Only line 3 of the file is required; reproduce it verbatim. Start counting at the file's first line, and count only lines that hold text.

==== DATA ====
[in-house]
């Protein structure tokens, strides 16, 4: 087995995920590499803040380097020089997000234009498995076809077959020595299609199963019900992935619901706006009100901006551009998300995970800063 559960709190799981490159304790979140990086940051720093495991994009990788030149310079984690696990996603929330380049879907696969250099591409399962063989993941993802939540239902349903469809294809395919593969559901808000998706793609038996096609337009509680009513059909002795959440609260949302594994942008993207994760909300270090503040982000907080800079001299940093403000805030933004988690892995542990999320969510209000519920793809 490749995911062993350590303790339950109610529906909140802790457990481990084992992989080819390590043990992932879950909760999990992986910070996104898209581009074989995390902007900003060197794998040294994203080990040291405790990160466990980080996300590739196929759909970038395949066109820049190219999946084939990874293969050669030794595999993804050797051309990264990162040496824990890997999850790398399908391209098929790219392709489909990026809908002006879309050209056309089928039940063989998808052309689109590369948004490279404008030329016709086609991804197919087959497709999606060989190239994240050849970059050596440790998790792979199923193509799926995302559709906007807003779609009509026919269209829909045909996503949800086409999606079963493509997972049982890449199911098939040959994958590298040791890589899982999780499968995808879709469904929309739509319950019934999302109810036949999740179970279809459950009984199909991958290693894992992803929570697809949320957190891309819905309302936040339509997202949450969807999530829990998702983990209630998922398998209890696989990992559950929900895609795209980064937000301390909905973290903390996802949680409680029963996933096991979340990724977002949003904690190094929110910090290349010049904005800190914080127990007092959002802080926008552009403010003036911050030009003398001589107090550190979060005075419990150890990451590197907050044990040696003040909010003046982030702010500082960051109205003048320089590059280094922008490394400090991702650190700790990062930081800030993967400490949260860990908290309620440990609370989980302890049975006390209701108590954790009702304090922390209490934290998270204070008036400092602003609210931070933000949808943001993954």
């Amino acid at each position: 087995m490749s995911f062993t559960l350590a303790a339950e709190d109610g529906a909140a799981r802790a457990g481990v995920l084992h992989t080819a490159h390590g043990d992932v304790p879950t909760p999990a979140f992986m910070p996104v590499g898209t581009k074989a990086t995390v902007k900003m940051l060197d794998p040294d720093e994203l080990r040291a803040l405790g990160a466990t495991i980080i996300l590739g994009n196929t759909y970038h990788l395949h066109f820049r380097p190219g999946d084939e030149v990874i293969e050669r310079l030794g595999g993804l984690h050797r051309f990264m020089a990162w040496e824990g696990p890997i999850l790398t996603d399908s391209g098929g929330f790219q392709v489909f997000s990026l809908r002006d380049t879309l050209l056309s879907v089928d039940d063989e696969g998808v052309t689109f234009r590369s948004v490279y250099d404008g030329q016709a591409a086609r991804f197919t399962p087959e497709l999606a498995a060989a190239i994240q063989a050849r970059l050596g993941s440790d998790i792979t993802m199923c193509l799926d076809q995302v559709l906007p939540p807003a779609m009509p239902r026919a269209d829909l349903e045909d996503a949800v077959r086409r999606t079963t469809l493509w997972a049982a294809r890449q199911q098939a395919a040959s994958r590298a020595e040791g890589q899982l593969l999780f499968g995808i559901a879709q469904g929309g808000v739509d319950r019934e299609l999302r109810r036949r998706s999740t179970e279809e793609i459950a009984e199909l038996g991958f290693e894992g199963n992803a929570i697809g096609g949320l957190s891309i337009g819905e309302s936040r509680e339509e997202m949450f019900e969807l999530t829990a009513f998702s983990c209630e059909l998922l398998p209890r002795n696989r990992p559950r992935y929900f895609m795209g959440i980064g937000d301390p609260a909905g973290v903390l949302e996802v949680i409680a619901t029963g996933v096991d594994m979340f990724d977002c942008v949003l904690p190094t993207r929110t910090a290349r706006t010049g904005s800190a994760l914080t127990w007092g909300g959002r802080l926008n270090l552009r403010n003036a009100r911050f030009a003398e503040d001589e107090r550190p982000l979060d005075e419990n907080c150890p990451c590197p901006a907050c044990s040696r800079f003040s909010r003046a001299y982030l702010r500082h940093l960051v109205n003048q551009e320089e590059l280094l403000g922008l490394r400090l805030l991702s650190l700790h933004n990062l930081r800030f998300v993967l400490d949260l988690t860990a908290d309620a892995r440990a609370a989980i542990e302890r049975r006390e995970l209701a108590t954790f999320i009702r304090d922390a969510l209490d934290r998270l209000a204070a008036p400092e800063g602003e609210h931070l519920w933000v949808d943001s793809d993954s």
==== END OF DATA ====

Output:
């Amino acid at each position: 087995m490749s995911f062993t559960l350590a303790a339950e709190d109610g529906a909140a799981r802790a457990g481990v995920l084992h992989t080819a490159h390590g043990d992932v304790p879950t909760p999990a979140f992986m910070p996104v590499g898209t581009k074989a990086t995390v902007k900003m940051l060197d794998p040294d720093e994203l080990r040291a803040l405790g990160a466990t495991i980080i996300l590739g994009n196929t759909y970038h990788l395949h066109f820049r380097p190219g999946d084939e030149v990874i293969e050669r310079l030794g595999g993804l984690h050797r051309f990264m020089a990162w040496e824990g696990p890997i999850l790398t996603d399908s391209g098929g929330f790219q392709v489909f997000s990026l809908r002006d380049t879309l050209l056309s879907v089928d039940d063989e696969g998808v052309t689109f234009r590369s948004v490279y250099d404008g030329q016709a591409a086609r991804f197919t399962p087959e497709l999606a498995a060989a190239i994240q063989a050849r970059l050596g993941s440790d998790i792979t993802m199923c193509l799926d076809q995302v559709l906007p939540p807003a779609m009509p239902r026919a269209d829909l349903e045909d996503a949800v077959r086409r999606t079963t469809l493509w997972a049982a294809r890449q199911q098939a395919a040959s994958r590298a020595e040791g890589q899982l593969l999780f499968g995808i559901a879709q469904g929309g808000v739509d319950r019934e299609l999302r109810r036949r998706s999740t179970e279809e793609i459950a009984e199909l038996g991958f290693e894992g199963n992803a929570i697809g096609g949320l957190s891309i337009g819905e309302s936040r509680e339509e997202m949450f019900e969807l999530t829990a009513f998702s983990c209630e059909l998922l398998p209890r002795n696989r990992p559950r992935y929900f895609m795209g959440i980064g937000d301390p609260a909905g973290v903390l949302e996802v949680i409680a619901t029963g996933v096991d594994m979340f990724d977002c942008v949003l904690p190094t993207r929110t910090a290349r706006t010049g904005s800190a994760l914080t127990w007092g909300g959002r802080l926008n270090l552009r403010n003036a009100r911050f030009a003398e503040d001589e107090r550190p982000l979060d005075e419990n907080c150890p990451c590197p901006a907050c044990s040696r800079f003040s909010r003046a001299y982030l702010r500082h940093l960051v109205n003048q551009e320089e590059l280094l403000g922008l490394r400090l805030l991702s650190l700790h933004n990062l930081r800030f998300v993967l400490d949260l988690t860990a908290d309620a892995r440990a609370a989980i542990e302890r049975r006390e995970l209701a108590t954790f999320i009702r304090d922390a969510l209490d934290r998270l209000a204070a008036p400092e800063g602003e609210h931070l519920w933000v949808d943001s793809d993954s």